Ivory soap once again tries to gain the "upper hand" by selling softness. This time the ad is directed not to the housewife, but to the newlyweds. The young wife tells her sailor husband" I work and slave all day... wash those dishes in that strong washday soap...why'd I get married?"

The banner along the top of this next excerpt isn't tied to the ad. Slogans to buy war bonds were sprinkled throughout the comics section every week. I'm not sure why these joes are making the climb, but they're clear about the cigs: "I'm sure glad to be up here smoking a Camel."

Here's another Camel Cigarettes ad, aimed at women this time. The ostensibly true story of Petty Officer Phyllis ____ ("name omitted by regulation") joining the Waves. Six weeks later "So now you're a full-fledged sailor -- smoking Camels too! They're the Navy Man's favorite."

This Camel ad really puts smoking in perspective. After finding and detonating a booby-trapped landmine, it's a relief for the soldiers to take a drag on a Camel!

Gillette makes shaving a matter of national security as wells as personal hygiene. "Ever since our first mission this crew has always slicked up before a raid and had a date afterwards." "That gives us a swell reason for coming back."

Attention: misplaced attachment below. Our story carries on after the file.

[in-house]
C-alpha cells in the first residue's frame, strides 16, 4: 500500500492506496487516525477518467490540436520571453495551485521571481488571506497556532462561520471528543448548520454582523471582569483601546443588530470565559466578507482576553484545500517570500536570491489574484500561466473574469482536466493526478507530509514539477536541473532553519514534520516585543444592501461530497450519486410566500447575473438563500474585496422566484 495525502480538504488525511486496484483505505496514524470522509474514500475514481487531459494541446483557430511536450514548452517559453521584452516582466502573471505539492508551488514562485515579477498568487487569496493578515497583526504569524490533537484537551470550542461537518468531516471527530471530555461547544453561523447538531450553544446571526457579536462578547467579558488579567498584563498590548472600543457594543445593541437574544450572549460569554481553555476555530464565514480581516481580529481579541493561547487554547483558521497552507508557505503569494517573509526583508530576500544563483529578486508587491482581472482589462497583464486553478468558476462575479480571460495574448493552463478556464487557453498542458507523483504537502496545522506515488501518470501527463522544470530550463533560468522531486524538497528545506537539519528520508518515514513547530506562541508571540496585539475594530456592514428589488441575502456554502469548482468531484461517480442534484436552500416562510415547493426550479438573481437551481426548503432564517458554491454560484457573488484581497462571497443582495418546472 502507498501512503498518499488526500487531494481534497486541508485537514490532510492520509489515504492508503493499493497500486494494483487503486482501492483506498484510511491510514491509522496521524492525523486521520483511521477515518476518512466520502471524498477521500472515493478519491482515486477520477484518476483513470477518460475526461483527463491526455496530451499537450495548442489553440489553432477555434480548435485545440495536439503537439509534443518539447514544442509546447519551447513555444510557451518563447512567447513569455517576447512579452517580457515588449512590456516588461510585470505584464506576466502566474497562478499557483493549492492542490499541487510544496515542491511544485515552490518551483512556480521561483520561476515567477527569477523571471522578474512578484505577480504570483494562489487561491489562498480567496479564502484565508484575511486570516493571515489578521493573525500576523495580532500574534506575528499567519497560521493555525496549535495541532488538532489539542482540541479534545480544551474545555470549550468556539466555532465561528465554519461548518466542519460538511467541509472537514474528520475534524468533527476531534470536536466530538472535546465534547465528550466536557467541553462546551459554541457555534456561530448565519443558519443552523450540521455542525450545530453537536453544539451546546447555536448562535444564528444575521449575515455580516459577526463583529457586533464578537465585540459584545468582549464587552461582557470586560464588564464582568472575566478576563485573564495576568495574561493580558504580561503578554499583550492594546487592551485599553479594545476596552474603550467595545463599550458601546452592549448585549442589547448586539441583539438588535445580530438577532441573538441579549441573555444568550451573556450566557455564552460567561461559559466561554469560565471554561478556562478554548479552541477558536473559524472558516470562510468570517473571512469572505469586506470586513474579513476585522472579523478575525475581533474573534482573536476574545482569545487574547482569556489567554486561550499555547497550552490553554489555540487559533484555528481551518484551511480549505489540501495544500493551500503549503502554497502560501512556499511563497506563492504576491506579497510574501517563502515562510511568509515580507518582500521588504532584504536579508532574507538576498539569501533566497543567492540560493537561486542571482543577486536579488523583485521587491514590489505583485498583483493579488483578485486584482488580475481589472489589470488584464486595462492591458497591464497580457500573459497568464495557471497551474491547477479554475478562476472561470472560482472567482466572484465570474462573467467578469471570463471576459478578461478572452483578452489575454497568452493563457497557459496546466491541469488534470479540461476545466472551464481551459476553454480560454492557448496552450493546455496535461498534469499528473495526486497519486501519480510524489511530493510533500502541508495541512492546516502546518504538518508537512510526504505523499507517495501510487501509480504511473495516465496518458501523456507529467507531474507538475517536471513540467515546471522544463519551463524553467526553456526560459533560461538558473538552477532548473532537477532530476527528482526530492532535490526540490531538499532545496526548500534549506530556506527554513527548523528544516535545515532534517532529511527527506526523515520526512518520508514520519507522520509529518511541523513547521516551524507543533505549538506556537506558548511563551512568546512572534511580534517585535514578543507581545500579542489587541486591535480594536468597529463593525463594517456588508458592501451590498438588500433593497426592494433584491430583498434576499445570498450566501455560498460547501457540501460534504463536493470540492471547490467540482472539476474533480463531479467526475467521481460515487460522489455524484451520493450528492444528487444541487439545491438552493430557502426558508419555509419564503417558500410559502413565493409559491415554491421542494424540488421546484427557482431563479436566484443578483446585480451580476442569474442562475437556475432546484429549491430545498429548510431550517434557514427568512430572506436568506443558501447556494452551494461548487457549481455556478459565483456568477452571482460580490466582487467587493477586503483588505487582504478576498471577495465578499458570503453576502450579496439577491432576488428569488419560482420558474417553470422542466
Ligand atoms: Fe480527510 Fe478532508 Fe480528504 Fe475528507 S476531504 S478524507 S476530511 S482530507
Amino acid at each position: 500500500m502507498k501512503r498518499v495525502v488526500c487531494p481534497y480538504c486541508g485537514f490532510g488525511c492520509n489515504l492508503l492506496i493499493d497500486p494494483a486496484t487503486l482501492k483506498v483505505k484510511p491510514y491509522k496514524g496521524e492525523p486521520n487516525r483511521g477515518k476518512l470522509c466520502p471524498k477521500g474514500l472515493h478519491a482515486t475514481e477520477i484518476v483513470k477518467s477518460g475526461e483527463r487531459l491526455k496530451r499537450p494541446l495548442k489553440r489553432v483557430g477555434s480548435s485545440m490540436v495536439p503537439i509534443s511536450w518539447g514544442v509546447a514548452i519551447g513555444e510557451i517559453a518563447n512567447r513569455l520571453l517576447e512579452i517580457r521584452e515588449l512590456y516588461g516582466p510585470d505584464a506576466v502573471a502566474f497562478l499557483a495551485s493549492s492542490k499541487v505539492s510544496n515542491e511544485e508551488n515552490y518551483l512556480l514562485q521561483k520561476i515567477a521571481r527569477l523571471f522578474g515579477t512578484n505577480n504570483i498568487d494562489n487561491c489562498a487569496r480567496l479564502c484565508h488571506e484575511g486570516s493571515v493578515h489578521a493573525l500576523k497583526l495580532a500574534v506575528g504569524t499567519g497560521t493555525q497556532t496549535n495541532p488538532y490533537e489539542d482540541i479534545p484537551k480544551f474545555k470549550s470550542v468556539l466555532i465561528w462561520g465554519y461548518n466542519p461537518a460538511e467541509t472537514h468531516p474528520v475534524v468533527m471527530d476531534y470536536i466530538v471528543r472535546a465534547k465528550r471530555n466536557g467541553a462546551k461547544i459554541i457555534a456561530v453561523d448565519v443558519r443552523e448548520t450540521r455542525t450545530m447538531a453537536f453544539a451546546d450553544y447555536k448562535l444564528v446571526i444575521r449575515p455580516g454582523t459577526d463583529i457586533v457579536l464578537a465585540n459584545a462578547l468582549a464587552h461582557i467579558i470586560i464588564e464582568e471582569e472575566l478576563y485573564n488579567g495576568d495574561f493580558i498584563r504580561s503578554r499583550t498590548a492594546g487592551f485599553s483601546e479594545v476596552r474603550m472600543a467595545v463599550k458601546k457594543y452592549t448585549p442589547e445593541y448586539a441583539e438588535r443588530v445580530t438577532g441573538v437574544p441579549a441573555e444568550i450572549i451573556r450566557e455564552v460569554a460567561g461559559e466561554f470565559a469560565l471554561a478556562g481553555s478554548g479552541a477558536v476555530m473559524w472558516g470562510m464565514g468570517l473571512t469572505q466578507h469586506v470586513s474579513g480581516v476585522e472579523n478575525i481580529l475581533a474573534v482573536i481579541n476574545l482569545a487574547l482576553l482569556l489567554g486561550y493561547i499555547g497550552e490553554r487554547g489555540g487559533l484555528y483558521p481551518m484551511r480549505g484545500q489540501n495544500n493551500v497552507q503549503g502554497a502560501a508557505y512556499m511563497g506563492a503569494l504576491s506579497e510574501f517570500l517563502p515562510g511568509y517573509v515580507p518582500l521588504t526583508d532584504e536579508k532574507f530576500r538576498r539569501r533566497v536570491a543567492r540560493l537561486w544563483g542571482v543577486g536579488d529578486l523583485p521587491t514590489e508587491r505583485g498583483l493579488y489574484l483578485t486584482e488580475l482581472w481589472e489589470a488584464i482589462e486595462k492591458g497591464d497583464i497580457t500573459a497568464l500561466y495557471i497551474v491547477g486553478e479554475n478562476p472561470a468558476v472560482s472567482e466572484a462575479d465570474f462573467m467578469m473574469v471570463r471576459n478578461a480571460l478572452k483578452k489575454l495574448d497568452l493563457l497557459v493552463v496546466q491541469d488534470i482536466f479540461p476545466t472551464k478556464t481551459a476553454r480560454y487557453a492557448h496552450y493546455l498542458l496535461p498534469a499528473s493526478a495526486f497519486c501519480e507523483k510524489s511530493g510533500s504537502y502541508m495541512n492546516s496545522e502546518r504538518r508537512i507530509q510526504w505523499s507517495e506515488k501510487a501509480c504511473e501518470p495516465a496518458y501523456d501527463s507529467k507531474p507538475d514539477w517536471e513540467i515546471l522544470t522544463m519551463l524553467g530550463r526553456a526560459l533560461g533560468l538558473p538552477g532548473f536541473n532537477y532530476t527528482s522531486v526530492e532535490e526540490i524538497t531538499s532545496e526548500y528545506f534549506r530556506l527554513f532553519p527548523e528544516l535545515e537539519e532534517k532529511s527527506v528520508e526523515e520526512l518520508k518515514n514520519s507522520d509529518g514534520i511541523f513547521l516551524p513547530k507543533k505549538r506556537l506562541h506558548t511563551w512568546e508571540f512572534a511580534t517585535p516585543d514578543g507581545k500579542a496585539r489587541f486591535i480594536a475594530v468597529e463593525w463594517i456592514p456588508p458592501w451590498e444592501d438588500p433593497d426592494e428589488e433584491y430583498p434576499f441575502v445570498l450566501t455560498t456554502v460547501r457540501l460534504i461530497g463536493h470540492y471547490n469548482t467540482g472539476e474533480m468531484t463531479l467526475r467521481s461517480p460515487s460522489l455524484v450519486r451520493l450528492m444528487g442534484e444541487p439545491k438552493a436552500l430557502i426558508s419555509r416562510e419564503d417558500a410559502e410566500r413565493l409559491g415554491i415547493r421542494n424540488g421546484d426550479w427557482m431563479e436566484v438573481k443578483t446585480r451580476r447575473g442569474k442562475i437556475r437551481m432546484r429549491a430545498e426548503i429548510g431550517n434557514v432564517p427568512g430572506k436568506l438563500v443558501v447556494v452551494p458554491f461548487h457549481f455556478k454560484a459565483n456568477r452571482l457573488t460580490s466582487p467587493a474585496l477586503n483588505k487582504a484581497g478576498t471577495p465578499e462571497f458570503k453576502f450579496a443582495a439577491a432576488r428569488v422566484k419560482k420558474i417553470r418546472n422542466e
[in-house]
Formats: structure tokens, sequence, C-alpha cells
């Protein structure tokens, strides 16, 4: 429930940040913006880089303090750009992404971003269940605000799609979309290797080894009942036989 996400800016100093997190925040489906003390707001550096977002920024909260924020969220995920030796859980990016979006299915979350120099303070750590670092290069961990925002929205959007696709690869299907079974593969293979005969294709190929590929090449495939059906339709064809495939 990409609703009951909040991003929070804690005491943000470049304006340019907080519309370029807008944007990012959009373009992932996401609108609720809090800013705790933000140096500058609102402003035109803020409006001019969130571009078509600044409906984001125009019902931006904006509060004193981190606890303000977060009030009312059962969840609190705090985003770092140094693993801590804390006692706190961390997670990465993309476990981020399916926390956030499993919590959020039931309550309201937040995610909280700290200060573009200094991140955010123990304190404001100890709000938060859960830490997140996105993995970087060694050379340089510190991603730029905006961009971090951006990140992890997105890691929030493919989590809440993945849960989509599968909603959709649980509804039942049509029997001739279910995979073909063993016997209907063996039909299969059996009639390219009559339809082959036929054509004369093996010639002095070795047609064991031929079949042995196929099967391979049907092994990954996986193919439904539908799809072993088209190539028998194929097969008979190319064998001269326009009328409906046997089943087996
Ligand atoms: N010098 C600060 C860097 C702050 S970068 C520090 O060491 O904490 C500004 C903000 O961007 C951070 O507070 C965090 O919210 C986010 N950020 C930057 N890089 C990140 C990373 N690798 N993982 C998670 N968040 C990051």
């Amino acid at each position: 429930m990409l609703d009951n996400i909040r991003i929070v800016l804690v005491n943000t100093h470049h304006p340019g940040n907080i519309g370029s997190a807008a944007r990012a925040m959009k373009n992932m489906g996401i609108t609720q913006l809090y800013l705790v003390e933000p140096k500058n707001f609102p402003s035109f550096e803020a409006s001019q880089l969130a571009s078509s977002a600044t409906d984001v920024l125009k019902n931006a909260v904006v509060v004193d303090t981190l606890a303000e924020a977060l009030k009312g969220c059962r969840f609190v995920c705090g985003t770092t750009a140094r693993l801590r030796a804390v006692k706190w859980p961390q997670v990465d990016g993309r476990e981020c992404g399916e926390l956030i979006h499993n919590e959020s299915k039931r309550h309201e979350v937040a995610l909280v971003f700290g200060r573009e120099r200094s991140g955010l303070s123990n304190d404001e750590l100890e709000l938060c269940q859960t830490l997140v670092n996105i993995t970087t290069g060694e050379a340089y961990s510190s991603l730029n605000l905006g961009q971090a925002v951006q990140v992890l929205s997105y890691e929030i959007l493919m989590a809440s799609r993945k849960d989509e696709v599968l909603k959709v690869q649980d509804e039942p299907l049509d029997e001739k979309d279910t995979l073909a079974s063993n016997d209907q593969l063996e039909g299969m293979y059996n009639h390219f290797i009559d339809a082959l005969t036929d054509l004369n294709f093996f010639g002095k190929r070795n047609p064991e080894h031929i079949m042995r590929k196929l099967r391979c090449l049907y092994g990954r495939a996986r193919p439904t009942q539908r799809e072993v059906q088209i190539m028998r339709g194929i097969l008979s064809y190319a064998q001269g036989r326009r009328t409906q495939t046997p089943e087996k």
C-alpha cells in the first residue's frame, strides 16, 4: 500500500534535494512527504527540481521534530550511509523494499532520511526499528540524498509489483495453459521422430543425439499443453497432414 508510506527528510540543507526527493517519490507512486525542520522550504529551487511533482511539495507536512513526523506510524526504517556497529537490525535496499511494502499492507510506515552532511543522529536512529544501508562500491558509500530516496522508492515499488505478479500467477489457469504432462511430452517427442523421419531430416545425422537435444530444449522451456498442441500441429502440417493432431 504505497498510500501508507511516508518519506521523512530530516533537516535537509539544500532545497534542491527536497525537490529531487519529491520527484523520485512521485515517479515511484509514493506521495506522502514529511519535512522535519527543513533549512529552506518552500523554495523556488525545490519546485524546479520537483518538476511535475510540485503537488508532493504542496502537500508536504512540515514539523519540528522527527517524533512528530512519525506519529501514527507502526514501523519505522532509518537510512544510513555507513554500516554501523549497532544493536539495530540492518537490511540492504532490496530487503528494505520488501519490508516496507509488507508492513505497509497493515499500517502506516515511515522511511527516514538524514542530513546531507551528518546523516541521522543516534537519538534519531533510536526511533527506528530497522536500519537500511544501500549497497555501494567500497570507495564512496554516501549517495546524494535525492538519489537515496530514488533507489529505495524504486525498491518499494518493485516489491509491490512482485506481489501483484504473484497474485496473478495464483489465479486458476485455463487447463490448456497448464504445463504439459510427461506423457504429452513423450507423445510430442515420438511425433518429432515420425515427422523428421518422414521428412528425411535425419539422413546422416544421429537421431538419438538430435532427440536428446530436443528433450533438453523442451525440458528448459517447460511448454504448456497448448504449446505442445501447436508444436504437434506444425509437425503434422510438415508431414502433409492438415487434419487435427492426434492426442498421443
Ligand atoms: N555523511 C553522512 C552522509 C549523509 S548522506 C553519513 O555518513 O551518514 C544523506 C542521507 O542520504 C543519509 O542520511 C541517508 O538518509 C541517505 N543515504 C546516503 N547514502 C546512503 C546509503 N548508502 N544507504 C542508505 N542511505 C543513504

Private: On KP and your girl's mad at you? Try Colgate tooth paste. You'll be a Sergeant in no time!
Read Part 2 here.

Reblog this post [with Zemanta]


"The Book of Genesis" by R. Crumb at the Portland Art Museum

I recently read this article that claimed Portland is turning into a premier "comics town," and the latest announcement by the Portland Art Museum reaffirms this.  In June, 2010 the Museum will have an exhibition of more than 200 of the original drawings that went into R. Crumb's latest effort "The Book of Genesis."   This show, organized by the Hammer Museum in Los Angeles, will be on a "national tour," but the AP story only mentions LA, NY and...you guessed it, Portland, Oregon:
...the stunningly detailed, beautifully crafted black-and-white drawings that comprise its 201 pages will go on display at Los Angeles' Hammer Museum. After the exhibition closes in February it will move on to other cities, including New York and Portland, Ore.

If you haven't heard of Crumb's "Book of Genesis," or seen the art from it, there's a good review and excerpt in the June, 2009 New Yorker. If you have a digital subscription to the New Yorker you can see the article here.  Surprisingly, the story follows the Bible's book of Genesis pretty closely.  The art, however, is all Crumb.  This is the culmination of four years of work by Crumb to "illustrate every word of the fifty chapters that make up Genesis in the Bible."

You can read a review of the show in LA here, but I can't wait to see the work in person at PAM.

Reblog this post [with Zemanta]